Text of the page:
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  1. #1

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    Kodak TMX, Special Coating Blocking UV Light

    In the May/June 2008 issue of View Camera Magazine, Sandy King, in an excellent article comparing T-Max 100 and T-Max 400 films, found among other things that T-Max 100 has a special coating that blocks a huge amount of the available UV light, making TMX virtually useless for printing with UV sensitive processes. My question is: does this coating block UV light when the film is initially exposed, or just when a print is being made from a TMX negative? In other words, if I want to photograph a scene for which I would normally affix a UV filter, can I dispense with the UV filter if I use TMX film?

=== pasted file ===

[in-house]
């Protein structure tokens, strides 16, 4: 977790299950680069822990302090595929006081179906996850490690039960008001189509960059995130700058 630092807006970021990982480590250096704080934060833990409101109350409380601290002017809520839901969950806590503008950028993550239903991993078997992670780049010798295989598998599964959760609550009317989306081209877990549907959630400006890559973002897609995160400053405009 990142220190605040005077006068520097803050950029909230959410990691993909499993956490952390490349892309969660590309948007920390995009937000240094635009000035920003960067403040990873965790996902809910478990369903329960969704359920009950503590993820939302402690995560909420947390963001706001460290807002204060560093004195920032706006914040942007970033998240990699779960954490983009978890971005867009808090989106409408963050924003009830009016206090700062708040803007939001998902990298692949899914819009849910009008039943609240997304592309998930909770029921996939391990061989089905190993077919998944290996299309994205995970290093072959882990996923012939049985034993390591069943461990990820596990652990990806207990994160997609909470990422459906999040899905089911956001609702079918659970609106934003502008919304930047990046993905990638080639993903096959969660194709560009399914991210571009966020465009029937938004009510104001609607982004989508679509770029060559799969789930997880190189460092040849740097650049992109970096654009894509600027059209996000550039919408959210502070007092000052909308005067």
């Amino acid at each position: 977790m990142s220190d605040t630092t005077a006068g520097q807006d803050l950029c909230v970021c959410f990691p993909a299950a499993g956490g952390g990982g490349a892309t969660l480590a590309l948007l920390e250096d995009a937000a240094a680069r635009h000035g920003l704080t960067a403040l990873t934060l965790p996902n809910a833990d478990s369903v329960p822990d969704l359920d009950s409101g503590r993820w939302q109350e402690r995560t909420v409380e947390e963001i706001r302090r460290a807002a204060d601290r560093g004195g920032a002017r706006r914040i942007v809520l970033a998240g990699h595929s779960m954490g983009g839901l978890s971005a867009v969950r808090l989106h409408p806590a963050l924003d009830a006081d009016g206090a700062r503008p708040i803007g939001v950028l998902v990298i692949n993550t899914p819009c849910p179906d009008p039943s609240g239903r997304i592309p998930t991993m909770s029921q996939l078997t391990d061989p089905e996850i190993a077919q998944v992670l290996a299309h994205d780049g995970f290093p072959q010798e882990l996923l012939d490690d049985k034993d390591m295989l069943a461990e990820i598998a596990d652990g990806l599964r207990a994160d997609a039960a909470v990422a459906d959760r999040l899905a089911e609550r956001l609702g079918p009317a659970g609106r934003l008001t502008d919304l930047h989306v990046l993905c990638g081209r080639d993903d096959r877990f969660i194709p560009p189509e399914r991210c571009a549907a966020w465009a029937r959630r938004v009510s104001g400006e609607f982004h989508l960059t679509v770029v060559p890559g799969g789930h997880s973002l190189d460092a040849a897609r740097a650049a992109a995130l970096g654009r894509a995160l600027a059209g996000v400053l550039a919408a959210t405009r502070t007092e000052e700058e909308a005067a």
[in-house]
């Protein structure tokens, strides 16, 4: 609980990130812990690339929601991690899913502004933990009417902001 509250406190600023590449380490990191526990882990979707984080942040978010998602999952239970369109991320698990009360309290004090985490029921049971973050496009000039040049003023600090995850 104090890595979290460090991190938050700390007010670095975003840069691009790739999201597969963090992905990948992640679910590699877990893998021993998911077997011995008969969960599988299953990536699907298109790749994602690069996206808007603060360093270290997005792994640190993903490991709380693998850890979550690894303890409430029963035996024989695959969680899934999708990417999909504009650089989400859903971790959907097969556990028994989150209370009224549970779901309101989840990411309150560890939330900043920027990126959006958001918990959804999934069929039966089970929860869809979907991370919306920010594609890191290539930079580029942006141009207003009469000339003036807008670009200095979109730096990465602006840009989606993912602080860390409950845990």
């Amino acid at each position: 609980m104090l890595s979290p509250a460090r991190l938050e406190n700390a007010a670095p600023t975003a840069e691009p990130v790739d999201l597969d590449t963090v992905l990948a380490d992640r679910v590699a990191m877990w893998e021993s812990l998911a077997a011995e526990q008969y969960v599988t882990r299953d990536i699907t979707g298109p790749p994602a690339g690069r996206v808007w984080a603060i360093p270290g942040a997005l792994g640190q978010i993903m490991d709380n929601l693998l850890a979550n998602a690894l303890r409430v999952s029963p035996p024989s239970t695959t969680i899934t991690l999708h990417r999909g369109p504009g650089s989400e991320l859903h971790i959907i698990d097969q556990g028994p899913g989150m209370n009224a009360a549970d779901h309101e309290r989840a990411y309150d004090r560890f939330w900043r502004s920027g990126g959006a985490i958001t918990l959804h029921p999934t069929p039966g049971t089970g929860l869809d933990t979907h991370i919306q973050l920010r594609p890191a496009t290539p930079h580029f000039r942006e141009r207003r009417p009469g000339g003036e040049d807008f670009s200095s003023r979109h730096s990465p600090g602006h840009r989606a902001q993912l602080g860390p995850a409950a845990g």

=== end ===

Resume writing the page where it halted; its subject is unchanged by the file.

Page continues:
2. #2
    AgX
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    -) A UV-blocking coating will block UV anytime. (Of course it needs to be be in the optical path. A UV absorber in the base won't effect the emulsion...)

    -) I only know of two methods of installing a UV-blocker in processing: the lacquering of a print with UV-blocking varnish and the soaking of a print with brightener (though that is actually inot intended as UV-blocker).

  3. #3
    msage's Avatar
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    I believe the coating is on the base side, so it effects only when you are printing the processed negitive.

    Michael

    Quote Originally Posted by lensmagic View Post
    In the May/June 2008 issue of View Camera Magazine, Sandy King, in an excellent article comparing T-Max 100 and T-Max 400 films, found among other things that T-Max 100 has a special coating that blocks a huge amount of the available UV light, making TMX virtually useless for printing with UV sensitive processes. My question is: does this coating block UV light when the film is initially exposed, or just when a print is being made from a TMX negative? In other words, if I want to photograph a scene for which I would normally affix a UV filter, can I dispense with the UV filter if I use TMX film?



 

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